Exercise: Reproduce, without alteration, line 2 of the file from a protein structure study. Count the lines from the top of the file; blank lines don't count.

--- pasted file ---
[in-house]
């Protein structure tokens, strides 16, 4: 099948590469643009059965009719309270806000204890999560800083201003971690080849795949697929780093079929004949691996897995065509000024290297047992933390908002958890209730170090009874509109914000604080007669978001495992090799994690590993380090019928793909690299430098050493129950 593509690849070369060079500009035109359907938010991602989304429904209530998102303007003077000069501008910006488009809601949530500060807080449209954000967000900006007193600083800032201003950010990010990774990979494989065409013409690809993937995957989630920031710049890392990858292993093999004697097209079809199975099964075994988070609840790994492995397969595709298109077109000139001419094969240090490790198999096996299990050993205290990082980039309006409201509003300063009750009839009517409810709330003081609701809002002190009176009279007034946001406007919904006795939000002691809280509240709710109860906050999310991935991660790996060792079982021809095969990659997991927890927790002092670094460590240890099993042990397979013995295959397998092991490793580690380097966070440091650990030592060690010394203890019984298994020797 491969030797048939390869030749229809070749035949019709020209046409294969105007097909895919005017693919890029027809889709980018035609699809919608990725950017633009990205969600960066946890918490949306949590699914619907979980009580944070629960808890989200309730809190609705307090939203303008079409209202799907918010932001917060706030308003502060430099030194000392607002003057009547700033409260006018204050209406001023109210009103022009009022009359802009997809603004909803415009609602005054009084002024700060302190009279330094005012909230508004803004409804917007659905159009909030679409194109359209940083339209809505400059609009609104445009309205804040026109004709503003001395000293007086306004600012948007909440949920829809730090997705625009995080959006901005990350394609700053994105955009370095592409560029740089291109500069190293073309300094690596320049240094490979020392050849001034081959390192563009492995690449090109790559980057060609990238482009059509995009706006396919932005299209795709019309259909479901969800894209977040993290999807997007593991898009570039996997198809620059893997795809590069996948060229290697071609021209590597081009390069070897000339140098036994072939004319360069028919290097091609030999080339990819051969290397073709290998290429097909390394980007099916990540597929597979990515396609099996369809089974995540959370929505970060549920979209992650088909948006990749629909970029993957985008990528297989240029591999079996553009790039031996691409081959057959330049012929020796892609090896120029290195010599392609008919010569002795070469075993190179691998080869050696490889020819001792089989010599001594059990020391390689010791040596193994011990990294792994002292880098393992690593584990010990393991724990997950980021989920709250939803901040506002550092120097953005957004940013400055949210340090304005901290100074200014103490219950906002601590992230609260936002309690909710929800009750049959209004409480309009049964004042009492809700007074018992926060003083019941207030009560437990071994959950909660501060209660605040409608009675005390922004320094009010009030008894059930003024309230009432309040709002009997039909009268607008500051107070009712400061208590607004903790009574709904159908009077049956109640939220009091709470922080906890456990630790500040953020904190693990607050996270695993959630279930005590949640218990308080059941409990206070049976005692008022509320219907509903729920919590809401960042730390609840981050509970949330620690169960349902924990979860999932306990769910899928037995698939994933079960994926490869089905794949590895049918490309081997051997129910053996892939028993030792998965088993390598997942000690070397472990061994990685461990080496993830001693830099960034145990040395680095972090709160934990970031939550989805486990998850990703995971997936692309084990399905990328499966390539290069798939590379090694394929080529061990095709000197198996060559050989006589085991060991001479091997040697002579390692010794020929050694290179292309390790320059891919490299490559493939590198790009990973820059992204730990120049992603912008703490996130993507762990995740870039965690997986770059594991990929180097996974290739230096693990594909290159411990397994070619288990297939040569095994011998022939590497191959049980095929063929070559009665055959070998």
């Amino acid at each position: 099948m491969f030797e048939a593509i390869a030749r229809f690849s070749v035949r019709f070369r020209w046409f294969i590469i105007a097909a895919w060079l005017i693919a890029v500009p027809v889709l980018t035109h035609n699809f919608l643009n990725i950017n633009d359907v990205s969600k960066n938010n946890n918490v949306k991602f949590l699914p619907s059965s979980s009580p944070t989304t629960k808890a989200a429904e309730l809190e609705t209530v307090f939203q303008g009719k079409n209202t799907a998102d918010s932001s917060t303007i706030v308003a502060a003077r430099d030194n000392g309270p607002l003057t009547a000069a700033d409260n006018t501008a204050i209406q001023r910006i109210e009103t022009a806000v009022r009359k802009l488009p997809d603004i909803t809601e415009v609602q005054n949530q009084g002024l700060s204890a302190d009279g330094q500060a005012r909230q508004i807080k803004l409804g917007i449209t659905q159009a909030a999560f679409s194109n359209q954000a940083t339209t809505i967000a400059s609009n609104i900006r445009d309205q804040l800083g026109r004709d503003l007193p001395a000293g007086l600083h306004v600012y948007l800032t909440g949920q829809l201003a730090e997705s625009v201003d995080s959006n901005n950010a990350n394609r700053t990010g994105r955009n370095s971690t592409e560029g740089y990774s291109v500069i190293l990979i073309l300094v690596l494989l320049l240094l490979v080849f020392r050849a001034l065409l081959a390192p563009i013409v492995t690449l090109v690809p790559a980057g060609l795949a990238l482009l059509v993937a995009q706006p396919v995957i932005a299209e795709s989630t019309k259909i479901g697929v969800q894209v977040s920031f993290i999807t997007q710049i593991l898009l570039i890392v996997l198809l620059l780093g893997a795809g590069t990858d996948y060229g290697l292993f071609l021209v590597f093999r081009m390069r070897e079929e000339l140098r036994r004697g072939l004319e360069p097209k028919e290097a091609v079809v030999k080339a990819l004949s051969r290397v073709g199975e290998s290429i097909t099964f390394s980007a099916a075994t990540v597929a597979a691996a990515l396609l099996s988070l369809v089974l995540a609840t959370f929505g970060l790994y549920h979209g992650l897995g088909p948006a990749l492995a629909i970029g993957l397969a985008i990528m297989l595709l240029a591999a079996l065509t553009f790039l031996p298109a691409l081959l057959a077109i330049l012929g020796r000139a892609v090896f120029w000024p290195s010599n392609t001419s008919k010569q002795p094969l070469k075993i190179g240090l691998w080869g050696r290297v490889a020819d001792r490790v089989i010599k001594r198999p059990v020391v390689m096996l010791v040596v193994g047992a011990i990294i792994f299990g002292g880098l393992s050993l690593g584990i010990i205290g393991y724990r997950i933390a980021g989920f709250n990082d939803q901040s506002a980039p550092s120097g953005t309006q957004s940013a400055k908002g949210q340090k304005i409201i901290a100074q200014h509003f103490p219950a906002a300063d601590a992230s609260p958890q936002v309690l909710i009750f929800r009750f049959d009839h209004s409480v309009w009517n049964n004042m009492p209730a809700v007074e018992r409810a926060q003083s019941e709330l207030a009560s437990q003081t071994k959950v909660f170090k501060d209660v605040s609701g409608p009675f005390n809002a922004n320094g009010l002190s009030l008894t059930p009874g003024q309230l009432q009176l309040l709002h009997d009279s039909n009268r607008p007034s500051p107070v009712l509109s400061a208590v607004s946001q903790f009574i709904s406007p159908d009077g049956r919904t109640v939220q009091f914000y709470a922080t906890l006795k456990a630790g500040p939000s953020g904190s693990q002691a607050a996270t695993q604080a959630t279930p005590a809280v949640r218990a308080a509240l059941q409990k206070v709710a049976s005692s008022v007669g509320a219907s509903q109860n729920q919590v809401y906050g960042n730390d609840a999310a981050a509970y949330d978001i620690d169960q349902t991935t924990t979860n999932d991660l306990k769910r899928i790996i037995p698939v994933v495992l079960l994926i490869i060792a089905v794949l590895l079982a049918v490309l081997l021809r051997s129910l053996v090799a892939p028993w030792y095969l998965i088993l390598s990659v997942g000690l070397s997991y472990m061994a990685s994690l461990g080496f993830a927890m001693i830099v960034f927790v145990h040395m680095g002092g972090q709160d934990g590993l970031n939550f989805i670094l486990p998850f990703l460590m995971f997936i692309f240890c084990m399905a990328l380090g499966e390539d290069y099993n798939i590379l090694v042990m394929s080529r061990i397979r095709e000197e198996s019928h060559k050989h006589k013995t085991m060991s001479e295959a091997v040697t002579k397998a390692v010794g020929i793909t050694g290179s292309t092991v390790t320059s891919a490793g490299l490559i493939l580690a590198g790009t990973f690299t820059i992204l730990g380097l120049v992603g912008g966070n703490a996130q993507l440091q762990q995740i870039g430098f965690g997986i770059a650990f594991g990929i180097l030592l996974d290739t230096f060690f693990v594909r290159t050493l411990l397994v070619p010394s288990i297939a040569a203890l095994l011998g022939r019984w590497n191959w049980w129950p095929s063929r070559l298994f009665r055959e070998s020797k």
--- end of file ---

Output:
């Protein structure tokens, strides 16, 4: 099948590469643009059965009719309270806000204890999560800083201003971690080849795949697929780093079929004949691996897995065509000024290297047992933390908002958890209730170090009874509109914000604080007669978001495992090799994690590993380090019928793909690299430098050493129950 593509690849070369060079500009035109359907938010991602989304429904209530998102303007003077000069501008910006488009809601949530500060807080449209954000967000900006007193600083800032201003950010990010990774990979494989065409013409690809993937995957989630920031710049890392990858292993093999004697097209079809199975099964075994988070609840790994492995397969595709298109077109000139001419094969240090490790198999096996299990050993205290990082980039309006409201509003300063009750009839009517409810709330003081609701809002002190009176009279007034946001406007919904006795939000002691809280509240709710109860906050999310991935991660790996060792079982021809095969990659997991927890927790002092670094460590240890099993042990397979013995295959397998092991490793580690380097966070440091650990030592060690010394203890019984298994020797 491969030797048939390869030749229809070749035949019709020209046409294969105007097909895919005017693919890029027809889709980018035609699809919608990725950017633009990205969600960066946890918490949306949590699914619907979980009580944070629960808890989200309730809190609705307090939203303008079409209202799907918010932001917060706030308003502060430099030194000392607002003057009547700033409260006018204050209406001023109210009103022009009022009359802009997809603004909803415009609602005054009084002024700060302190009279330094005012909230508004803004409804917007659905159009909030679409194109359209940083339209809505400059609009609104445009309205804040026109004709503003001395000293007086306004600012948007909440949920829809730090997705625009995080959006901005990350394609700053994105955009370095592409560029740089291109500069190293073309300094690596320049240094490979020392050849001034081959390192563009492995690449090109790559980057060609990238482009059509995009706006396919932005299209795709019309259909479901969800894209977040993290999807997007593991898009570039996997198809620059893997795809590069996948060229290697071609021209590597081009390069070897000339140098036994072939004319360069028919290097091609030999080339990819051969290397073709290998290429097909390394980007099916990540597929597979990515396609099996369809089974995540959370929505970060549920979209992650088909948006990749629909970029993957985008990528297989240029591999079996553009790039031996691409081959057959330049012929020796892609090896120029290195010599392609008919010569002795070469075993190179691998080869050696490889020819001792089989010599001594059990020391390689010791040596193994011990990294792994002292880098393992690593584990010990393991724990997950980021989920709250939803901040506002550092120097953005957004940013400055949210340090304005901290100074200014103490219950906002601590992230609260936002309690909710929800009750049959209004409480309009049964004042009492809700007074018992926060003083019941207030009560437990071994959950909660501060209660605040409608009675005390922004320094009010009030008894059930003024309230009432309040709002009997039909009268607008500051107070009712400061208590607004903790009574709904159908009077049956109640939220009091709470922080906890456990630790500040953020904190693990607050996270695993959630279930005590949640218990308080059941409990206070049976005692008022509320219907509903729920919590809401960042730390609840981050509970949330620690169960349902924990979860999932306990769910899928037995698939994933079960994926490869089905794949590895049918490309081997051997129910053996892939028993030792998965088993390598997942000690070397472990061994990685461990080496993830001693830099960034145990040395680095972090709160934990970031939550989805486990998850990703995971997936692309084990399905990328499966390539290069798939590379090694394929080529061990095709000197198996060559050989006589085991060991001479091997040697002579390692010794020929050694290179292309390790320059891919490299490559493939590198790009990973820059992204730990120049992603912008703490996130993507762990995740870039965690997986770059594991990929180097996974290739230096693990594909290159411990397994070619288990297939040569095994011998022939590497191959049980095929063929070559009665055959070998």